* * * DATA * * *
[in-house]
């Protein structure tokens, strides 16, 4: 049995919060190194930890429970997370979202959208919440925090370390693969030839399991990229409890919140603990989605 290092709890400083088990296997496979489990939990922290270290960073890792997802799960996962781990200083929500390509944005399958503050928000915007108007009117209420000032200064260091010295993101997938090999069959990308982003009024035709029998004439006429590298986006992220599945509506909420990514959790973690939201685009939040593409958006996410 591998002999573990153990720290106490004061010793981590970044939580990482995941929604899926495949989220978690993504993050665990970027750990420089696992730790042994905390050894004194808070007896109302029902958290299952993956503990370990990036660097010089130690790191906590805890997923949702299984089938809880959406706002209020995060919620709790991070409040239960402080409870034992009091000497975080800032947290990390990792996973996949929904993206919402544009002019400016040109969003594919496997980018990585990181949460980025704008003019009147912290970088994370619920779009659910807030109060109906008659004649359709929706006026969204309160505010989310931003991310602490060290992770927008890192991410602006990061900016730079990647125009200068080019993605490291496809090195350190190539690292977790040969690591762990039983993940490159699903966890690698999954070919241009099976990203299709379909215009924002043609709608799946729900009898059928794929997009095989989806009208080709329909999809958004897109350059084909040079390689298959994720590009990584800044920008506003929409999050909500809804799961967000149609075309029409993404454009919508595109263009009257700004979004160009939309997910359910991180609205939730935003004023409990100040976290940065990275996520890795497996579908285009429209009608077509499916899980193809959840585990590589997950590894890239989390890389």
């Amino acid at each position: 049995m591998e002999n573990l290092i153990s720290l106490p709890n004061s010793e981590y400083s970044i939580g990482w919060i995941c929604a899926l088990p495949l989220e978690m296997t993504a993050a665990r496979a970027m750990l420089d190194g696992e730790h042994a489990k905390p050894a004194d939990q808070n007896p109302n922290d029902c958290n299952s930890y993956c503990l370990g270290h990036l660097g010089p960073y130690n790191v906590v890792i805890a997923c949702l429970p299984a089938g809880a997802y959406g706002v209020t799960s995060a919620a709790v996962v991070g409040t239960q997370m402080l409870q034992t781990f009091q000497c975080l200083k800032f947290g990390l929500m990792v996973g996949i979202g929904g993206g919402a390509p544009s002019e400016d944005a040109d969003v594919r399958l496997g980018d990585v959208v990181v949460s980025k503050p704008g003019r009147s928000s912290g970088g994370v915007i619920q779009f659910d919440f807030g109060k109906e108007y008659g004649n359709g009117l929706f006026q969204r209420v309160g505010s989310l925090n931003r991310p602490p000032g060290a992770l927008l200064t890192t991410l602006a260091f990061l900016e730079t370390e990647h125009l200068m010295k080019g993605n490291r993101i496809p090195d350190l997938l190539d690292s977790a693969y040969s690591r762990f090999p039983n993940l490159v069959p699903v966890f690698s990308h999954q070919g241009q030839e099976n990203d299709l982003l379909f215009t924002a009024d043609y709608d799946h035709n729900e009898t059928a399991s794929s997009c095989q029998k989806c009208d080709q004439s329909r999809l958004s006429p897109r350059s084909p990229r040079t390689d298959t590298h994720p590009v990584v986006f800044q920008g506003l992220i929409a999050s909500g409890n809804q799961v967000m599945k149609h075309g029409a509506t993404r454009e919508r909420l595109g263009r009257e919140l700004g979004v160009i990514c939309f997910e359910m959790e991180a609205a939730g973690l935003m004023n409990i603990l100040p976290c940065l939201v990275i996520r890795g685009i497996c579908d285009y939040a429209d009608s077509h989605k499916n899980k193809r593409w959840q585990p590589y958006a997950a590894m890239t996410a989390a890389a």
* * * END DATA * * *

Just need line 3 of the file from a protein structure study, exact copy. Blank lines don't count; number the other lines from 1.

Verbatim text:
């Amino acid at each position: 049995m591998e002999n573990l290092i153990s720290l106490p709890n004061s010793e981590y400083s970044i939580g990482w919060i995941c929604a899926l088990p495949l989220e978690m296997t993504a993050a665990r496979a970027m750990l420089d190194g696992e730790h042994a489990k905390p050894a004194d939990q808070n007896p109302n922290d029902c958290n299952s930890y993956c503990l370990g270290h990036l660097g010089p960073y130690n790191v906590v890792i805890a997923c949702l429970p299984a089938g809880a997802y959406g706002v209020t799960s995060a919620a709790v996962v991070g409040t239960q997370m402080l409870q034992t781990f009091q000497c975080l200083k800032f947290g990390l929500m990792v996973g996949i979202g929904g993206g919402a390509p544009s002019e400016d944005a040109d969003v594919r399958l496997g980018d990585v959208v990181v949460s980025k503050p704008g003019r009147s928000s912290g970088g994370v915007i619920q779009f659910d919440f807030g109060k109906e108007y008659g004649n359709g009117l929706f006026q969204r209420v309160g505010s989310l925090n931003r991310p602490p000032g060290a992770l927008l200064t890192t991410l602006a260091f990061l900016e730079t370390e990647h125009l200068m010295k080019g993605n490291r993101i496809p090195d350190l997938l190539d690292s977790a693969y040969s690591r762990f090999p039983n993940l490159v069959p699903v966890f690698s990308h999954q070919g241009q030839e099976n990203d299709l982003l379909f215009t924002a009024d043609y709608d799946h035709n729900e009898t059928a399991s794929s997009c095989q029998k989806c009208d080709q004439s329909r999809l958004s006429p897109r350059s084909p990229r040079t390689d298959t590298h994720p590009v990584v986006f800044q920008g506003l992220i929409a999050s909500g409890n809804q799961v967000m599945k149609h075309g029409a509506t993404r454009e919508r909420l595109g263009r009257e919140l700004g979004v160009i990514c939309f997910e359910m959790e991180a609205a939730g973690l935003m004023n409990i603990l100040p976290c940065l939201v990275i996520r890795g685009i497996c579908d285009y939040a429209d009608s077509h989605k499916n899980k193809r593409w959840q585990p590589y958006a997950a590894m890239t996410a989390a890389a």